Amid the recent ramp-up in US-China trade tensions, market observers wouldn’t have been faulted for expecting the Dollar to rise on the wings of risk aversion. Instead, in the days leading up to May 10 when US tariffs were more than doubled to 25 percent on $200 billion worth of Chinese imports, the Dollar index continued weakening towards the 97-support level. As uncertainties re-emerge surrounding US-China trade talks, it appears that the Japanese Yen is raining on the Dollar’s parade, given that the JPY holds the second biggest weightage on the DXY at 13.6 percent, at time of writing. Markets latched on to the Yen’s safe haven status in the week of the US tariff hike, as USDJPY declined by over one percent to register its steepest weekly drop in seven weeks and fall below the 110 level.
Taking a longer-term view, the Dollar index should still have enough reasons to build on its year-to-date climb. From a fundamental perspective, the US economy has been churning out above-trend growth, as further evidenced by the 3.2 percent GDP in the first quarter. The US jobs market has added on average 169,000 jobs per month so far this year, while unemployment reached its lowest level since 1969, implying that US consumers can keep growth momentum going.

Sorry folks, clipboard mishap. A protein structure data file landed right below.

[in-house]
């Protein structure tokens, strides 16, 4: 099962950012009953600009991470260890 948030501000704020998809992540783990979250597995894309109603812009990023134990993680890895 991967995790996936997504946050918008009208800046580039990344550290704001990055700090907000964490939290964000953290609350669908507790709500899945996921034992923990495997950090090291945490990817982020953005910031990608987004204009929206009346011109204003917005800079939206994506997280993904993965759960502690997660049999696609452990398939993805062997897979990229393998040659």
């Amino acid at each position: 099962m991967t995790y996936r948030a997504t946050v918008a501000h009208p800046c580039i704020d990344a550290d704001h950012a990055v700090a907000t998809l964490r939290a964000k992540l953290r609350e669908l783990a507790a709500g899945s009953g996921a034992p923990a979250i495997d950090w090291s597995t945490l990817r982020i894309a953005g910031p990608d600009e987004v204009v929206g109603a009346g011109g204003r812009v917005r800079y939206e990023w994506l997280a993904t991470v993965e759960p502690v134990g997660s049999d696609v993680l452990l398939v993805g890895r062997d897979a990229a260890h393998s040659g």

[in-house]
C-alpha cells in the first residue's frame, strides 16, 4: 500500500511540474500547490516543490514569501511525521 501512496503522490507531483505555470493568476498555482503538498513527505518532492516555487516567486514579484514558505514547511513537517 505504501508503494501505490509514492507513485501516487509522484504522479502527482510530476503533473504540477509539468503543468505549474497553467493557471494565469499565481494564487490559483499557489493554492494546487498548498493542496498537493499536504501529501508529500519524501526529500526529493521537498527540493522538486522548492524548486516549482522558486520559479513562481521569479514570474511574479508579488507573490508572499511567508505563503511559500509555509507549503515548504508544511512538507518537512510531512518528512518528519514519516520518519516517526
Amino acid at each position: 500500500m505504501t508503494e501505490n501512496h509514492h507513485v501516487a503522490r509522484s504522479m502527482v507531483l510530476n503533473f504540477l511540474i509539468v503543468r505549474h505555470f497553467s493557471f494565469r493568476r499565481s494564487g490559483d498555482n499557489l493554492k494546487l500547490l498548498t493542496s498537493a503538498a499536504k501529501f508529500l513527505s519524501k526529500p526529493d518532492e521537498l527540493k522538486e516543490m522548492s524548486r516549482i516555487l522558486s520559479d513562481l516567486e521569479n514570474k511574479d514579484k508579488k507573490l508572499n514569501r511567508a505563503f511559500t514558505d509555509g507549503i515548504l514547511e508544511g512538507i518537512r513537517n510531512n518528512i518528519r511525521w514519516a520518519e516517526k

Although the US growth trajectory is expected to moderate over the course of 2019, it’s still set to outperform the European Union; a base case that should be supportive of more Greenback gains given that the Euro accounts for more than half of the Dollar index. The European Commission again reduced the Eurozone’s growth forecast to 1.2 percent for 2019, as the impact from persistent US-China trade tensions are already being felt on the continent.
Also recall earlier in May, the Fed expressed no bias towards adjusting its monetary policy settings either way for now, while expecting the subdued US inflation picture to be “transitory”. US interest rates staying at current levels could serve as a platform for the Dollar to rise further.
However, the market’s immediate focus appears centred on US-China trade negotiations, which could still produce more drama for the markets. Keep in mind that China has said it will have to undertake “countermeasures”, even as US trade negotiators reportedly gave China a month to seal a trade deal or risk having tariffs imposed on all of its products shipped to America. Note that President Donald Trump could still roll out a 25 percent tariff “shortly” on a separate $325 billion worth of Chinese goods. Such posturing has dealt a blow to risk appetite, as investors grow wary of heightened barriers to global trade and its implications on global growth.
In short, should US-China trade tensions rise further, so too could the Japanese Yen. As a result, DXY bulls may have to work harder to keep the Greenback’s upward trajectory intact in the weeks ahead.